Ben Conarck of the Miami Herald writes:
"A national spike in children going without health insurance is especially bad in Florida and Miami-Dade County, partly because of a 'chilling effect' for immigrant families who hesitate to enroll their children in public assistance programs because they worry about deportation, a new report found.
That’s one of three factors likely driving the rise in children without insurance in Miami-Dade, where 7% of children were uninsured in 2018, according to the report by the Georgetown University Center for Children and Families released Wednesday.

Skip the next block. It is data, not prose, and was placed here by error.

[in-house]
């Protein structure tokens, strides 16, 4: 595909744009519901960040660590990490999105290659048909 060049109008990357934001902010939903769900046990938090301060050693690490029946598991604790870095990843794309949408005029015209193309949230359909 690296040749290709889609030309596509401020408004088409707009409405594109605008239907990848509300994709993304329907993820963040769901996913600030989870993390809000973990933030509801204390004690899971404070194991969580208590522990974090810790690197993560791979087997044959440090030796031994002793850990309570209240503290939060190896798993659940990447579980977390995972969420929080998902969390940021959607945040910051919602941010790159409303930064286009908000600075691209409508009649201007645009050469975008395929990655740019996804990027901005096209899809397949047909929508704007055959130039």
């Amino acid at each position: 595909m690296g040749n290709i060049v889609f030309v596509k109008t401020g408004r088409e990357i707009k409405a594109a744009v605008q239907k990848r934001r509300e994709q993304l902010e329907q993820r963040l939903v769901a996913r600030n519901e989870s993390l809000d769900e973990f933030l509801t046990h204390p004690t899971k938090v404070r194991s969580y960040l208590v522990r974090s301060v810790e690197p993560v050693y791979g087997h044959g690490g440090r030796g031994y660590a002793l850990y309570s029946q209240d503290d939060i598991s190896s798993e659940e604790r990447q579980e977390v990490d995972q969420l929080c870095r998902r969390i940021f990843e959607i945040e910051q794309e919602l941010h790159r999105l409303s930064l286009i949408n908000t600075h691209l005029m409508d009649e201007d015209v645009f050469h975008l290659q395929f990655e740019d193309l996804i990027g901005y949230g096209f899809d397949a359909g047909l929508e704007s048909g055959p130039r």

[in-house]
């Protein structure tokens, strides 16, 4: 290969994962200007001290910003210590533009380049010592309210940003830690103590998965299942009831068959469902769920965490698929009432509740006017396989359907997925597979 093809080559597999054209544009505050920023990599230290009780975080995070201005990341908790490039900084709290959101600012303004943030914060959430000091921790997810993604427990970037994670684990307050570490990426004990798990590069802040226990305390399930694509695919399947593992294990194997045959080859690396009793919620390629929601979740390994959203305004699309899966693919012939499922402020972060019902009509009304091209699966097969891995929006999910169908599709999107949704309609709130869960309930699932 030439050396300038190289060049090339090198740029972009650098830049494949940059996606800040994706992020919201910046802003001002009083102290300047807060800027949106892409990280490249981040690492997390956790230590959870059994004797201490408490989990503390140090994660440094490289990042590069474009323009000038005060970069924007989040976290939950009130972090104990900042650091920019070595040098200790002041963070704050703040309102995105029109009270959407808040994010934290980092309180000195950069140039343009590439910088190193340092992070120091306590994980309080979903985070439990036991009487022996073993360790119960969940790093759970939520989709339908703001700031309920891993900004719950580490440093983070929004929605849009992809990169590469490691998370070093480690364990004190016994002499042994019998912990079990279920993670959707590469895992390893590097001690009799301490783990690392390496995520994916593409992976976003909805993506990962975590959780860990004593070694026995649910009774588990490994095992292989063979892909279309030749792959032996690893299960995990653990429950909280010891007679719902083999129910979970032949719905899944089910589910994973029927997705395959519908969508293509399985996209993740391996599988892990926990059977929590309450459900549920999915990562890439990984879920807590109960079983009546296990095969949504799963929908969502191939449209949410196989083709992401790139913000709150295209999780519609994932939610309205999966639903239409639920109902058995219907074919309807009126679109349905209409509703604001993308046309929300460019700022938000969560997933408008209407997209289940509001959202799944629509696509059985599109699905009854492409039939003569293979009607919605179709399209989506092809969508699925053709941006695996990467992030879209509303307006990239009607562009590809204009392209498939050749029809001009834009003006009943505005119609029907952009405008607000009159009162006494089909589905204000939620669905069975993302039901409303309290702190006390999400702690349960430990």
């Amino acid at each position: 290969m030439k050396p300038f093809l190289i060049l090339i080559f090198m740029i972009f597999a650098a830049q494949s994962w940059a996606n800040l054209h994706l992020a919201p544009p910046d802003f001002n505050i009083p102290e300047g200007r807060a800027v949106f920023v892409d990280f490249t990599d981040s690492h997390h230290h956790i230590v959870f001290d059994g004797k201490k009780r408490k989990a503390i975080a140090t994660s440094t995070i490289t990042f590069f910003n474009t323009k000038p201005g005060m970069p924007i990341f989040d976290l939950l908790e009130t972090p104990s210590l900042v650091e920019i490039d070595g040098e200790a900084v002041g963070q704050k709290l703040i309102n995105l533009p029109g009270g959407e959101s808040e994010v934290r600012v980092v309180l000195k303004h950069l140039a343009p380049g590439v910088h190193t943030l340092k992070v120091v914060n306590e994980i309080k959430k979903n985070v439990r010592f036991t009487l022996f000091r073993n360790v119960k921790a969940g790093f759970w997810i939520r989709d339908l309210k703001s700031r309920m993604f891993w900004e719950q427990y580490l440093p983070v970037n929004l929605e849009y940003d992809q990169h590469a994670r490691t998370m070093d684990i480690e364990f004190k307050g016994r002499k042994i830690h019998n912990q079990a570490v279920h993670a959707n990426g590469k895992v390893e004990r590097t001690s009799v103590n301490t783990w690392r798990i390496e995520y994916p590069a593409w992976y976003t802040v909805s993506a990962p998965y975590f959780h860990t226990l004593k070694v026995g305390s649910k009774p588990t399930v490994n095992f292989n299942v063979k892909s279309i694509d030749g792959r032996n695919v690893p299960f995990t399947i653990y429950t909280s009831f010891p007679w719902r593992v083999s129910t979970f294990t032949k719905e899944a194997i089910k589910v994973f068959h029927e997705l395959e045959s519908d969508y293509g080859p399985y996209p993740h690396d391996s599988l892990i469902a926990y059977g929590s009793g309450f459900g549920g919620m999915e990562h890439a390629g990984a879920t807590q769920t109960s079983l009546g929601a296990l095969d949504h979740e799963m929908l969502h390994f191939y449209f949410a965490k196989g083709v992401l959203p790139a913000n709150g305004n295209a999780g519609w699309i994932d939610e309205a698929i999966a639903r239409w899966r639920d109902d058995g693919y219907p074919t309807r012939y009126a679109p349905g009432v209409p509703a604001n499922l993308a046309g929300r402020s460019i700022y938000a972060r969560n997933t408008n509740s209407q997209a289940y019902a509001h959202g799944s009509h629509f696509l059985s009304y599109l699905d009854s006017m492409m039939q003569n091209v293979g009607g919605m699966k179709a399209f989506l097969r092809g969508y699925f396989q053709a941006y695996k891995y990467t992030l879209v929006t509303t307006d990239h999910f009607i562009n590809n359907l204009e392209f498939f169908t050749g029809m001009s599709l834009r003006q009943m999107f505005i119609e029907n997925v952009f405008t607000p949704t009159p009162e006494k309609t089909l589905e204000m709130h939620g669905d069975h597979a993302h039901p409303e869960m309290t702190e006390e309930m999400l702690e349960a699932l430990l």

Anne Swerlick, a senior policy analyst with the Florida Policy Institute [emphasis added], a nonprofit that advocates for expanding health insurance coverage, said it took a lot of hard work to get the rate of uninsured children in Florida down to about 6.6% in 2016, which was still above the national average of 4.7% at the time.
The rate has risen each of the two years since: 7.3% in 2017 and 7.6% in 2018, according to the Georgetown report. The rate was as high as 17% in 2008.
'What’s striking to me is how quickly we are backsliding,' Swerlick said [emphasis added]. 'Up until 2016, we were on track to really make a dent in the rate of uninsured kids in the state. ... It’s scary how quickly it seems to be happening.'"